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The Daily Wildcat


    Film festival exposes Jewish experience


    Courtesy of Lynn Davis

    A still from “The Outrageous Sophie Tucker.”

    The Tucson International Jewish Film Festival’s 24th annual season winds down this weekend at the Jewish Community Center after showcasing 19 films rich in diversity to create an environment of unity and Jewish culture. 

    Lynn Davis, director of arts and culture at the Jewish Community Center, anticipates 2,600 and 3,000 people in attendance at the 10-day long festival.

    Opening night kicked off with American filmmaker Lacey Schwartz’s personal documentary, “Little White Lie,” revealing the shockwave of emotions and identity confusion unleashed after learning her tightknit Jewish family hid her mother’s affair with a black man, which resulted in Schwartz’s birth. 

    Schwartz’s film confronts the devastating consequences of family secrets and the lies perpetuated to protect others as she merges her two cultures.

    The festival closes with films submitted from France, Israel and the United Kingdom. 

    France’s “The Jewish Cardinal,” directed by Ilan Duran Cohen, explores the true story of Cardinal Jean-Marie Lustiger. Jewish by birth, Lustiger converted to Catholicism and forever identified himself as Jewish. 

    Cohen’s film highlights Lustiger’s struggle as he is pushed to choose between his faith identity and cultural identity when nuns petition to build a convent on the property where his Jewish mother died, Auschwitz.  

    Israel’s film “Operation Sunflower,” by Avraham Kushnir, is the fictional account of Israeli and Parisian physicists creating an Israeli nuclear program in the 1950s and ’60s. Hesitancy among the physicists ensues as the morality of the program is questioned despite surrounding countries plotting attacks on Israel.  

    The festival closes with the premiere of the United Kingdom’s submission “The Best of Men,” by Tim Whitby.

    German-Jewish refugee and neurologist Dr. Ludwig Guttman worked with paraplegics in 1944 England. Guttman revolutionized the three-year mortality rate among the paraplegic patients by using sports as a means of therapy.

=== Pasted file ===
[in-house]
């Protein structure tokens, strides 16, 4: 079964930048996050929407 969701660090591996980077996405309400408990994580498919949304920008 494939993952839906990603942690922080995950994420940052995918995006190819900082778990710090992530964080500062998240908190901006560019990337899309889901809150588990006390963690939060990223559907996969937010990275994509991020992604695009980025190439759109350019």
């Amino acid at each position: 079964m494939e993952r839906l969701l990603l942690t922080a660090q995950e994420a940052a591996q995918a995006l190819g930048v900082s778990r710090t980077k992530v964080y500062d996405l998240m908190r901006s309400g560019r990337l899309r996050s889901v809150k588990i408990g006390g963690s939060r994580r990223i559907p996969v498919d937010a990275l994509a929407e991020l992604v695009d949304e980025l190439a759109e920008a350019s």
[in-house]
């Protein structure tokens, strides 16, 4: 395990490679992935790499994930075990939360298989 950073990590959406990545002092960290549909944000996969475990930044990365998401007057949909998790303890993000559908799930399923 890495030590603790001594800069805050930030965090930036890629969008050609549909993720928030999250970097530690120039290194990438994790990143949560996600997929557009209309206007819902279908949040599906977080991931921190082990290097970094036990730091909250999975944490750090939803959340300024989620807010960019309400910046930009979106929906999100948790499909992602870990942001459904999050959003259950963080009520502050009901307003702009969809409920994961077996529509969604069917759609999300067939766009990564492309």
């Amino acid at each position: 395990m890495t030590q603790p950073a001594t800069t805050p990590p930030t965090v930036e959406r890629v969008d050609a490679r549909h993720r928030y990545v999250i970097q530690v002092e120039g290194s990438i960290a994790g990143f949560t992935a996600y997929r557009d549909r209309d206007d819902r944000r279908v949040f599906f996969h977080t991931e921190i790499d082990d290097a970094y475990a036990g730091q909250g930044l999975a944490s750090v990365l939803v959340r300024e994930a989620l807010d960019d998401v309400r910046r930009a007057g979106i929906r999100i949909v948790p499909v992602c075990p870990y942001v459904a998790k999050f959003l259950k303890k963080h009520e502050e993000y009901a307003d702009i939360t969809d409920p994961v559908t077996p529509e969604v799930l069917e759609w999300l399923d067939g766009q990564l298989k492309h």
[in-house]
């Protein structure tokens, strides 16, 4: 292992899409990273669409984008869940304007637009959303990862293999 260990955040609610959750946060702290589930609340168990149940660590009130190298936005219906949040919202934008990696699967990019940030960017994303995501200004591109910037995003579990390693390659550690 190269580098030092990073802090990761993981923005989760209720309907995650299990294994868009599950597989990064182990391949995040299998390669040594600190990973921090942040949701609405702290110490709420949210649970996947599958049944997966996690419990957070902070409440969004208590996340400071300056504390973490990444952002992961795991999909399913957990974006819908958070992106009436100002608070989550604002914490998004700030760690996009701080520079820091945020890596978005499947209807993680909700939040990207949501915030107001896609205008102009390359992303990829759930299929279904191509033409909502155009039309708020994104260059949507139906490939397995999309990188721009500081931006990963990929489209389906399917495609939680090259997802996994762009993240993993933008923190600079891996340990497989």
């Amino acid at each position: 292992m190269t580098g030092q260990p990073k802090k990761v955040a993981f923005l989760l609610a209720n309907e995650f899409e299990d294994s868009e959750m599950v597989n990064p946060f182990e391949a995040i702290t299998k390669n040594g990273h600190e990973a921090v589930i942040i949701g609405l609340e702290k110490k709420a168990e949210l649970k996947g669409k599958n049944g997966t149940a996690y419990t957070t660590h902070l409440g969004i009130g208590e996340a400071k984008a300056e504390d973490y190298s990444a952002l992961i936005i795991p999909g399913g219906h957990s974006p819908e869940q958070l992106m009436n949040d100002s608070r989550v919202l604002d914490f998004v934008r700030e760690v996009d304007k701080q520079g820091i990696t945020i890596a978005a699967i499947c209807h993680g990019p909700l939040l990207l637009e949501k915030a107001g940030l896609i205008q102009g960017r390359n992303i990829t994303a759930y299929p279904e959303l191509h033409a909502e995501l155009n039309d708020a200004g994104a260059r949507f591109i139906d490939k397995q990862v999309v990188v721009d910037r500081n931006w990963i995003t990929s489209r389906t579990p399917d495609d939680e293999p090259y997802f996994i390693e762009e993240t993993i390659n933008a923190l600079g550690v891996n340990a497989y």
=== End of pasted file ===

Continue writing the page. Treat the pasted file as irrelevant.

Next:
Guttman’s competitive athletic therapy resulted in the creation of the Paralympics in 1960. 

    Over 120 films from around the world representing different cultures were submitted throughout the year for the chance to be featured at the Tucson International Jewish Film Festival.

    “There is a great big world out there and this is a window into it,” Davis said.

    The selected films feature a wide array of foreign languages, worldviews, lifestyles, genres and aesthetic style. A lesbian, gay, bisexual, transgender and questioning-supported film, a Palestinian narrative and films by first-time filmmakers were among those selected.  

    Davis has taken on the time-consuming task of viewing nearly all submitted films for the past four film festival seasons to determine which film will be viewed by the committee.

    The 12-person committee consists of community residents and members at the Jewish Community Center. The committee members raise funds for the festival, debate the merits of each film with open minds and view 50 to 60 films per year. 

    Davis said the films were chosen because they featured great stories and were relatable and compassionate.

    As the festival comes to a close, Davis’s job is never done. Film submissions for next year’s Tucson International Jewish Film Festival had already piled up before this year’s festival’s opening night. 

    The Tucson International Jewish Film Festival will show the closing film on Saturday.  


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